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Occupational Injury and Work Related Illness Claims

Work related illnesses and occupational injuries can have a significant impact on your wellbeing, and impact your ability to make a livelihood. Occupational injuries or work-related illnesses that have been sustained during the course or duties of a person’s job can manifest in many different ways – and are usually dependent on the job that the person undertakes. In many instances, the injury or illness occurs as a result of an unsafe working environment, practices, or exposure to harmful substances during the course of their duties. If you are faced with an occupational injury or a work-related illness, it’s important that you are aware of your rights, and your ability to make a personal injury claim against the damage and impact. 

What is a work-related illness?

A work-related disease is any illness that is caused or made worse by workplace factors, including diseases that have more complex causes that are a combination of occupational and non-work related factors (Source).

An occupational disease is any disease that is caused primarily by exposure at work to a physical, organisation, chemical or biological risk factor – or even a combination of these factors. Some occupational diseases will develop gradually as a result of prolonged exposure, while others may not manifest until years after the exposure. The latter can cause some challenges in establishing liability and proving negligence after a lapse of time. Queries may also be raised as to the date of knowledge or when the employee first became aware of their symptoms or illness for the purpose of the Statute of Limitations.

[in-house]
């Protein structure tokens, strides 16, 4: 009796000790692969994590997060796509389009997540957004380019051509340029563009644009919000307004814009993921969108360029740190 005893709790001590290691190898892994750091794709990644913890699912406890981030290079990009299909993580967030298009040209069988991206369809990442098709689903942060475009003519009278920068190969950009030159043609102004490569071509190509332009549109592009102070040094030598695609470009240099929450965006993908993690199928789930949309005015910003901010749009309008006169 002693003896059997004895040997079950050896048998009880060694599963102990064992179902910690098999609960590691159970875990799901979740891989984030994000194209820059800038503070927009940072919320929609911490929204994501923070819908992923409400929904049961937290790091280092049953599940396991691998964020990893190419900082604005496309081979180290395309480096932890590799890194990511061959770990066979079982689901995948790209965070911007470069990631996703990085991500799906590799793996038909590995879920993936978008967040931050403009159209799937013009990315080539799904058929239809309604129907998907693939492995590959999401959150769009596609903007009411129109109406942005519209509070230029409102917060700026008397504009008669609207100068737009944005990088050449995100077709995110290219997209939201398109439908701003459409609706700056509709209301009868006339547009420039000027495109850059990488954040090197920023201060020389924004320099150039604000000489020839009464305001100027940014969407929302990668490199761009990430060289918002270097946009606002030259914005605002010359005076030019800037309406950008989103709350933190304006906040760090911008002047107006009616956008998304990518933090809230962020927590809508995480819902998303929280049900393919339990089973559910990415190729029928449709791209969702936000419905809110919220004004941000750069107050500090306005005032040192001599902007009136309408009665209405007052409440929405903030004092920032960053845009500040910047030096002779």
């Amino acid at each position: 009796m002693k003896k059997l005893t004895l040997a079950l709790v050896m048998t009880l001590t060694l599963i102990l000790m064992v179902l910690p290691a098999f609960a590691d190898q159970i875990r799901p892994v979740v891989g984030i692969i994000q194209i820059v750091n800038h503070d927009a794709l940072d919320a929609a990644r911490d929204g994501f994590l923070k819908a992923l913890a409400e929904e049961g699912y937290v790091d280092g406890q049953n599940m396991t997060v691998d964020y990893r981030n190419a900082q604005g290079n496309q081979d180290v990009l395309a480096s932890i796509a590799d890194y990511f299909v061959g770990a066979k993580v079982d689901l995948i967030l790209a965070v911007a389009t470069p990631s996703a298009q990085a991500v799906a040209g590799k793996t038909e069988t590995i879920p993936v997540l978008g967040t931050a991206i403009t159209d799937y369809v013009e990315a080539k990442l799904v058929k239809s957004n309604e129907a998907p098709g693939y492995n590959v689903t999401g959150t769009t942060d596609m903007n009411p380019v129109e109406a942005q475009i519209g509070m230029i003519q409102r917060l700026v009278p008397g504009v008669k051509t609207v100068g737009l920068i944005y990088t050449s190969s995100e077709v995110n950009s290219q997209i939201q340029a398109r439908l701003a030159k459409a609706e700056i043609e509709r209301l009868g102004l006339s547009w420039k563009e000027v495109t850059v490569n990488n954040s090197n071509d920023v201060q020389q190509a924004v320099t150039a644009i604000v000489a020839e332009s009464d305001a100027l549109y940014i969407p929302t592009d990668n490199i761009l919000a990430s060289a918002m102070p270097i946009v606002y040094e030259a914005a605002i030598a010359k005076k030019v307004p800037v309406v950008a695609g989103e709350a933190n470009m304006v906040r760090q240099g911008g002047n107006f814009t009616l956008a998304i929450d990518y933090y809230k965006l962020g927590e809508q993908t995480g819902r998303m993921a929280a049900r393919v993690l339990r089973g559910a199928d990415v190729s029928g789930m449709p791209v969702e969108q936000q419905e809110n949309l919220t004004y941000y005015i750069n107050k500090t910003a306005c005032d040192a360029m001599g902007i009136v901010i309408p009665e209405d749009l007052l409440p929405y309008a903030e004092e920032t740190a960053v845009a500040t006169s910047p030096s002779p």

Many types of diseases such as cancer, respiratory disorders, cardiovascular disease, musculoskeletal disorders and mental health problems can be caused or made worse by work. 

There are several workplace exposures that are known to contribute to the development or progression of a disease (Source): 

  • Dangerous substances: chemical and biological agents, including carcinogens
  • Radiation: including ionising radiation and ultraviolet (UV) radiation from the sun
  • Physical factors: vibration, noise, manual lifting and sedentary work
  • Psychosocial factors: work organisational and psychosocial risk factors such as shift work, stress, and bullying

An occupational injury can encompass any harm or damage suffered by an individual as a direct result of their job or workplace environment. These injuries can range from slips, falls, or manual handling accidents, to more severe incidents like machinery malfunctions. 

What can I do if I have suffered from a work-related disease or illness?

In cases where you believe that your work-related illness has been caused due to the negligence of another person or entity, you may want to seek compensation by seeking a personal injury* claim. In these cases you should: 

1. Speak with a Solicitor